Flat shots need running on the center line of the tee and planting each step on the center line. Anhyzer needs running from rear right to front left with the plant step hitting the ground to the left of the line you're running on. Hyzer is the mirror of that.
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Re: Disc Physics

Postby JHern » Tue Oct 25, 2011 2:39 pm

Hey JR, sounds great. Anything would be awesome. When Avery Jenkins comes back home, I might see about getting him and a film crew out to a field to make some measurements at the more extreme end of the spectrum, just to check that everything scales properly...this is important for validating the model parameterization. This kind of exercise should allow me to fine tune the lift and drag coefficients. Once I can put them together for several different molds, then I can begin to assign physical numbers to Blake's flight chart by mapping, and begin to simulate every disc that exists, even before I get around to wind tunnel testing (the ultimate test).
Japan bag...
Drivers: Starlite Wraith (158g), Gummy Champion Leopard (150g), 1st Run Z-Talon (150g)
Mid-Range: Star Classic Roc (146g), R-Pro Roc (157g)
Putt/Approach: Legacy Protege Clozer (158g), Glow DX Aviar (150g)
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Re: Disc Physics

Postby jubuttib » Tue Oct 25, 2011 2:56 pm

Damnit, I have a slomo camera (210 fps, even the 420 fps could be usable), but don't have any means of making the reference grid.
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Re: Disc Physics

Postby JR » Tue Oct 25, 2011 9:43 pm

I think i must do this today even though i'm sore and stiff and sleep is an issue. Since Avery might help i'll use Innova only. I have to go through my stacks of discs to get discs, that are in new conditions. For limiting fade Roc and Leo are given. I have at least one lighter Champ Beast, that should be in pristine order. Unfortunately I'm outta luck with Innova putters in new condition. Leo needs to be hyzer flipped and the Beast needs a lot of power and even lower lines to avoid the onset of fade. I've just woken up and off the top of my head can't think of other common discs from Innova, that have no fade options other than on very low lines. i think my Star Dart would be ok, but throwing it low at high power is new to me, so i'll have trouble finding the correct initial hyzer angle for a flip to flat.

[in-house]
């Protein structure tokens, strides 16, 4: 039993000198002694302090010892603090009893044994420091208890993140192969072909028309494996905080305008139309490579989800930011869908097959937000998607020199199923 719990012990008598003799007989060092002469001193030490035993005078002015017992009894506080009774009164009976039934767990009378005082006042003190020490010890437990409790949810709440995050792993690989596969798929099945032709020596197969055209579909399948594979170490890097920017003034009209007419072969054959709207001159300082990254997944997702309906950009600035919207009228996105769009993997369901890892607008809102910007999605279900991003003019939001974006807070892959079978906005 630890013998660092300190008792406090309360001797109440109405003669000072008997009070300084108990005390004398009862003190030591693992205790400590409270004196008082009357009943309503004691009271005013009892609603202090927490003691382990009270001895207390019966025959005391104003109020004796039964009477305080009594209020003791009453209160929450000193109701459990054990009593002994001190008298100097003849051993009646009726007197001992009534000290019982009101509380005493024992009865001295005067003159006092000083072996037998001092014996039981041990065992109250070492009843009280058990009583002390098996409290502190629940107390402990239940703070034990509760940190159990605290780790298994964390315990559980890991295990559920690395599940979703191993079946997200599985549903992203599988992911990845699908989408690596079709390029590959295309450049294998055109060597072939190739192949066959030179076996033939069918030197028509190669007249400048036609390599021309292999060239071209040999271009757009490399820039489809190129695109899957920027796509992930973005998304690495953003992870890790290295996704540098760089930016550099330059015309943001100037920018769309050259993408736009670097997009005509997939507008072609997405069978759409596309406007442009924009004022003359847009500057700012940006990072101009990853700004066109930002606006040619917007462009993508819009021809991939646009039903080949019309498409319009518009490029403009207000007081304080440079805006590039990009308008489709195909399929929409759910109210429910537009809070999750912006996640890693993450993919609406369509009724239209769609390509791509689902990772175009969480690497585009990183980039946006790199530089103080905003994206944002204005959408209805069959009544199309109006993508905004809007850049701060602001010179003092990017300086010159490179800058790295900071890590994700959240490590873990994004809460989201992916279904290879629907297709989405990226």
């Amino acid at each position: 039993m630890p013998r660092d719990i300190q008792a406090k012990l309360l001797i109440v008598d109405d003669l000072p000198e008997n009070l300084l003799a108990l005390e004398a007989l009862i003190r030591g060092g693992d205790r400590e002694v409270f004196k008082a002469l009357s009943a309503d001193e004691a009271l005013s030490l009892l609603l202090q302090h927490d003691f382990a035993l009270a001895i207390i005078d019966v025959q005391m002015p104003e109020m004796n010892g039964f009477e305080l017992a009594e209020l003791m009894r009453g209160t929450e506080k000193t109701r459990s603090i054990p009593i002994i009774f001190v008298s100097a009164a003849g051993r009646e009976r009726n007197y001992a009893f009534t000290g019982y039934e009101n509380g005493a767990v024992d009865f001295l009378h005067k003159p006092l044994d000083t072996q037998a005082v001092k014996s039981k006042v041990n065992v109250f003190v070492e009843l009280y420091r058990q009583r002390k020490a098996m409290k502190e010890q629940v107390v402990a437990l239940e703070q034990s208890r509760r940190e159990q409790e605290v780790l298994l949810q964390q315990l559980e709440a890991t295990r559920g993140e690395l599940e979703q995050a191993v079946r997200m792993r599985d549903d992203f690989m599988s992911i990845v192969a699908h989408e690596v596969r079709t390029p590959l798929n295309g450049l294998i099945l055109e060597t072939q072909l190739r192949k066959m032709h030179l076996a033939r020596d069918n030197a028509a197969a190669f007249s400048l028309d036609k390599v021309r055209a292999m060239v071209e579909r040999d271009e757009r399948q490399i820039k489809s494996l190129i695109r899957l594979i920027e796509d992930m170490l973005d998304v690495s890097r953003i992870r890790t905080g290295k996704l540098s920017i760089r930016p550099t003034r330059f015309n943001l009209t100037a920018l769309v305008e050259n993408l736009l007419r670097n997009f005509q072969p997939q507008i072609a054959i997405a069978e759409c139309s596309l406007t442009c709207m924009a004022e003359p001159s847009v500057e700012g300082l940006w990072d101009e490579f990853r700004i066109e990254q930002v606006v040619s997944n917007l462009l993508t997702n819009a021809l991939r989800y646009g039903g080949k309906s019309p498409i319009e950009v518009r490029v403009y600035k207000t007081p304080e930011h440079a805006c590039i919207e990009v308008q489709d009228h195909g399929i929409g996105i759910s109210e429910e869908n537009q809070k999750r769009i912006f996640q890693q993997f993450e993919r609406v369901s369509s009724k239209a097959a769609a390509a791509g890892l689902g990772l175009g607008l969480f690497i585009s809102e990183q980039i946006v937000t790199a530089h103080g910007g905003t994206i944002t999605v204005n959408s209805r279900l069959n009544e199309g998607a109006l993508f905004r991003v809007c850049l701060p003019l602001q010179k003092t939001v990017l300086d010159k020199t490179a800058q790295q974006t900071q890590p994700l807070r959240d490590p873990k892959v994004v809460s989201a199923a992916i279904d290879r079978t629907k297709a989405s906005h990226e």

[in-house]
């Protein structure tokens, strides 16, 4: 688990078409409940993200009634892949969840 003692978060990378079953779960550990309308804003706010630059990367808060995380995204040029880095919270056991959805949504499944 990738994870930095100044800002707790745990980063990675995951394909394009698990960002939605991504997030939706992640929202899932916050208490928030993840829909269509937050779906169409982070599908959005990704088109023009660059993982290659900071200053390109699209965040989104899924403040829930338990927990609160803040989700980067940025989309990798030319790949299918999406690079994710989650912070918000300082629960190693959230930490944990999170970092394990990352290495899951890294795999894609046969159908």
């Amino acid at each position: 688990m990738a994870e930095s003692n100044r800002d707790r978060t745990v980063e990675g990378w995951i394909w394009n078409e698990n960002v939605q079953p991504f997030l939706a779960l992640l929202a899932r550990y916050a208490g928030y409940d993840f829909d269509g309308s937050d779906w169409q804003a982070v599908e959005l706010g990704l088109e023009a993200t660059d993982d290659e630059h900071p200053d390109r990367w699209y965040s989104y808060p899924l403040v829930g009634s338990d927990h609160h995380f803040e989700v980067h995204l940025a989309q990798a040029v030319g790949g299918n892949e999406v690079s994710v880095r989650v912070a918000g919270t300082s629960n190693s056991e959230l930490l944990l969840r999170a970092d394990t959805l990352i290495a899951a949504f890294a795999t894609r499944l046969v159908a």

I think i'll buy a small water scale for level reference at the apex. I'll take a tape measure with me to the field i'll go to and will get reference height there, but i'll take a small plank with me as well. It's more accurate, than just using a disc. Lately i've had no luck at all with file sharing sites so i may need to post the results on DVD. That is if i can throw well enough. Off to rummage piles of plastic.
Flat shots need running on the center line of the tee and planting each step on the center line. Anhyzer needs running from rear right to front left with the plant step hitting the ground to the left of the line you're running on. Hyzer is the mirror of that.
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Re: Disc Physics

Postby rhatton2 » Mon Sep 15, 2014 4:55 am

Did anything further ever happen with this?

I would love to read the full works of Jherns theories!
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Re: Disc Physics

Postby JR » Mon Sep 15, 2014 11:35 am

I sent him vids of myself throwing and my form was off a little. I gave him apex height, nose angle, distance and amount of fade or lack thereof data estimations with some discs and he replied that he tries to engage local top pros for a similar shoot session. I have not heard back from him after that about this. And he has moved to Japan after that from Cali.
Flat shots need running on the center line of the tee and planting each step on the center line. Anhyzer needs running from rear right to front left with the plant step hitting the ground to the left of the line you're running on. Hyzer is the mirror of that.
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Re: Disc Physics

Postby hugh78 » Wed Sep 17, 2014 6:26 am

Use the disc of the pro's!